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The Madison Record

Read Across America nurtures valuable habit for youth

MADISON – Students throughout Madison City Schools are nurturing one of the most valuable pastimes that anyone can pursue – a love for reading.

In 1998, the National Education Association or NEA started “Read Across America,” which now stands as the country’s major celebration of reading. Read Across America concentrates on motivating children and teenagers to read by using events, partnerships and resources that reflect all people. (nea.org)

For Read Across America, students read books that reflect themselves . . . or they can access a world or a character that differs from their lifestyle.

At Mill Creek Elementary School, students celebrate a love of reading during this special week. Read Across America Week is inclusive for all students, thanks to teachers’ preparations. The student body reads books with fun story lines, enter contests and observe Dress Up Days.

Each morning, Mill Creek students listened to a trivia question about famous pets in children’s books. They submitted answers for a chance to win a $5 gift certificate for the Book Fair in April.

The Mill Creek students dressed in red for the popular book, “Clifford the Big Red Dog.” Other days for Read Across America included “Pete the Cat’s Magic Sunglasses,” “Knuffle Bunny,” “Can I Be Your Dog?” and “Splat the Cat Dreams Big.”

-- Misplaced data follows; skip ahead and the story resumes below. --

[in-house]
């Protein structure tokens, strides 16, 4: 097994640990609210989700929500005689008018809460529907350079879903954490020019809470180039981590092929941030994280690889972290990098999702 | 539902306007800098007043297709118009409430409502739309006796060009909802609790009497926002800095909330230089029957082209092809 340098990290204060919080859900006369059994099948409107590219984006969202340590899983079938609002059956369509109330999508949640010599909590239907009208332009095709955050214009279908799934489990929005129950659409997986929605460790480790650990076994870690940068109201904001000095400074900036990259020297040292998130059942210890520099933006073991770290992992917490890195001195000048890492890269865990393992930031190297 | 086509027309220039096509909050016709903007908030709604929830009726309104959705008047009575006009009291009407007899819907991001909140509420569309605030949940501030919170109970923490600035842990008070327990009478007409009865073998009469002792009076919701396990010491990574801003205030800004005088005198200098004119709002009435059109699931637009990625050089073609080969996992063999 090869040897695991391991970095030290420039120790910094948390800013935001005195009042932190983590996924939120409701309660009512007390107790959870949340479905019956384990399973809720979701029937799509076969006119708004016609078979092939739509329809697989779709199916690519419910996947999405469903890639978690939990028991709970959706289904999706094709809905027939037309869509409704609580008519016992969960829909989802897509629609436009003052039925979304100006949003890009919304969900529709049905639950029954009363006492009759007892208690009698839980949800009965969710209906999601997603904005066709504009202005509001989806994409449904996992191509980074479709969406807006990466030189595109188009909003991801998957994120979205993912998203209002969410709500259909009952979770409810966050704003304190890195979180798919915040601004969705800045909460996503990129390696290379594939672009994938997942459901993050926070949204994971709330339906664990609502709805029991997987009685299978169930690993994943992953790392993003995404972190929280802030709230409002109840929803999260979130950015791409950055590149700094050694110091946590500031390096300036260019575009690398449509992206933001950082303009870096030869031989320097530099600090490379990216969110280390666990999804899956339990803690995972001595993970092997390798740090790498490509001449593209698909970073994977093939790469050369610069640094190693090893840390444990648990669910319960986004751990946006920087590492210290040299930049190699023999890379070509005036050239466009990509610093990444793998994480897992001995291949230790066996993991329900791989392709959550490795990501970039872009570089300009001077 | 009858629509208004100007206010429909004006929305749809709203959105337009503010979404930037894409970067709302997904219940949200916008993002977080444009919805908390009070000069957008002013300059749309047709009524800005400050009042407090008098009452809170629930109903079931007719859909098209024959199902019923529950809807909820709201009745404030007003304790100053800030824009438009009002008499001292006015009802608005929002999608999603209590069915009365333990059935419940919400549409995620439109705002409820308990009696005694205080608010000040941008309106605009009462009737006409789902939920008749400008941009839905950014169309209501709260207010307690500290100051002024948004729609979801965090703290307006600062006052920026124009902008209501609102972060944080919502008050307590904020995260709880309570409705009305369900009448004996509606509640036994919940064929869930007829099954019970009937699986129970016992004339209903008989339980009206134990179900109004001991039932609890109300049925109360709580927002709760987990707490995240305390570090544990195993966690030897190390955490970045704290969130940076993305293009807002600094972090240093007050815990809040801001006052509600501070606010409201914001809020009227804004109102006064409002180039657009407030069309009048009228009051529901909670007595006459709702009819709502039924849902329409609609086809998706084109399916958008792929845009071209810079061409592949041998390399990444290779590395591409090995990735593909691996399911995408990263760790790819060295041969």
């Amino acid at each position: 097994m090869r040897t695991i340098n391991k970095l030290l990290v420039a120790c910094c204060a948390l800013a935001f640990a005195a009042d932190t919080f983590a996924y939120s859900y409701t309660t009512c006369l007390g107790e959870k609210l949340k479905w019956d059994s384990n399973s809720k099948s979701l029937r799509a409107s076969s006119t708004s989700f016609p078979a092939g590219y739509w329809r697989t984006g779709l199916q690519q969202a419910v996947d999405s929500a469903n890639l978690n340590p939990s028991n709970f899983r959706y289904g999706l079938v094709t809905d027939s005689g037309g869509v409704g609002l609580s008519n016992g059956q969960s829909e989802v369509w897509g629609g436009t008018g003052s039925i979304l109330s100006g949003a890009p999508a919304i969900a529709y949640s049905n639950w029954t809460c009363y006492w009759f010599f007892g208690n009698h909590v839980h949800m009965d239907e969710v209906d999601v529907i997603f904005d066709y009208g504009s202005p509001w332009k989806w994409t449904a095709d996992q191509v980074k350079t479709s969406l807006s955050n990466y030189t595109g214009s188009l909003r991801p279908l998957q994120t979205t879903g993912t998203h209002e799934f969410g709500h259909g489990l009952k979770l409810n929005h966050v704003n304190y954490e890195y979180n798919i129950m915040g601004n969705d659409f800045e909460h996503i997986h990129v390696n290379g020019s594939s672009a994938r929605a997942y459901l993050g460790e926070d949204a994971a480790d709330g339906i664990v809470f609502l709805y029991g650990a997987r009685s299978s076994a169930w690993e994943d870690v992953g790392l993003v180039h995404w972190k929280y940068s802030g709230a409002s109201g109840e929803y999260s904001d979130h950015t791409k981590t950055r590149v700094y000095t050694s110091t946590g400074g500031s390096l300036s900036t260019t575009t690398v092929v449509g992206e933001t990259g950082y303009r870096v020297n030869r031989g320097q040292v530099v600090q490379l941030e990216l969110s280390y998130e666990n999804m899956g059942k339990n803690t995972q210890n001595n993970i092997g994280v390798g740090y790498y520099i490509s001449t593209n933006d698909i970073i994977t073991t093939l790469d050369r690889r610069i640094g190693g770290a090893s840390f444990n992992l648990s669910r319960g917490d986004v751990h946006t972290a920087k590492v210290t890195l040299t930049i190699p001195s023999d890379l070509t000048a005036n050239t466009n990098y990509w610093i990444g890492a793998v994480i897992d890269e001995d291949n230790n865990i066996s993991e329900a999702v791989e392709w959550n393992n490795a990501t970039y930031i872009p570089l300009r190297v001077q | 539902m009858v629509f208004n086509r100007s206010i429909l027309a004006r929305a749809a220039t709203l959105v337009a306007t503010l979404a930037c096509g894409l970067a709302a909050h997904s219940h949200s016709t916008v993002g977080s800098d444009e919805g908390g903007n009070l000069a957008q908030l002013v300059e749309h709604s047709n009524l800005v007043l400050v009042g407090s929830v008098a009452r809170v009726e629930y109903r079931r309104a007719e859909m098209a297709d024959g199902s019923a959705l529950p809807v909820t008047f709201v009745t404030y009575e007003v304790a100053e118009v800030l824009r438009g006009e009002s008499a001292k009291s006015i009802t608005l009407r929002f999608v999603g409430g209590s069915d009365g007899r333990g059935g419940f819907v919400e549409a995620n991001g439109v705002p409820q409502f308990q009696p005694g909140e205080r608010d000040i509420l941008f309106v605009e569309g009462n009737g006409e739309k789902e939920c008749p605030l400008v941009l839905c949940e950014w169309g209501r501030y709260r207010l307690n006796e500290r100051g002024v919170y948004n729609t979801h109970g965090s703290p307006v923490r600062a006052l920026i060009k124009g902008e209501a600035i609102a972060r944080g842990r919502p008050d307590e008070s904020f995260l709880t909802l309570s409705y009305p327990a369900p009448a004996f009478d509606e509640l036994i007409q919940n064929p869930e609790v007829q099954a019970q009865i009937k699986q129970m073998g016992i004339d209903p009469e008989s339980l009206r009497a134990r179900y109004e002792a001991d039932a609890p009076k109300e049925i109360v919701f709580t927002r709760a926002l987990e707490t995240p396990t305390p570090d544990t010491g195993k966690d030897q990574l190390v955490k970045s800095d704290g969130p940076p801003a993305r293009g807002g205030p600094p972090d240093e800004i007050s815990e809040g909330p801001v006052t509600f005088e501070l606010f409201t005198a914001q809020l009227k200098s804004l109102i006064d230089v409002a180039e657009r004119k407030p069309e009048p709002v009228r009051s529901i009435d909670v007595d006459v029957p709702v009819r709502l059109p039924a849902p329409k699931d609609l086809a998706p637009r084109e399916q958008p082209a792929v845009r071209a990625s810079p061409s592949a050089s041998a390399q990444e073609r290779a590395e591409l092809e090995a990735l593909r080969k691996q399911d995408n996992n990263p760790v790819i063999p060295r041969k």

At Heritage Elementary School, students only needed a library card to view the “Story of the Day” on Bookflix (hmcpl.org/books). Dual access to a printed book and watching a video reinforced the easy access to reading sources. Following the week’s animal theme, students donated to The Ark rescue shelter.

On Monday, Feb. 28, Heritage teachers urged students to ‘spring’ into Read Across America with the featured book, “Planting a Rainbow” by Lois Ehlert. Students wore clothing in their favorite color or rainbow hues.

Pajamas were the suggested outfit to relax and enjoy “How Do Dinosaurs Say Good Night?’ by Jane Yolen and Mark Teague. On March 2, the day’s anthem was “Be Cool and Show Kindness to Others Day. To show their ‘coolness,’ the children at Heritage wore sunglasses as they listened to “Peanut Butter and Jellyfish” by author Jarrett J. Krosoczka.

Laurie Keller’s “Do Unto Otters” used its title pun to encourage students to meet someone new; students wore a Heritage logo shirt to greet others. The week wrapped with “The Book With No Pictures” by B.J. Novak, best known for his acting on “The Office.” Heritage students showed the power of words by wearing shirts imprinted with a message.

Each day, Madison Elementary School students wore dress-up themes and engaged in activities that related to the day’s books. On “Color Outside the Lines Day,” their books included “the dot,” “Sky Color,” “Bear Sees Colors” and “Festival of Colors.”

For more information, visit nea.org.

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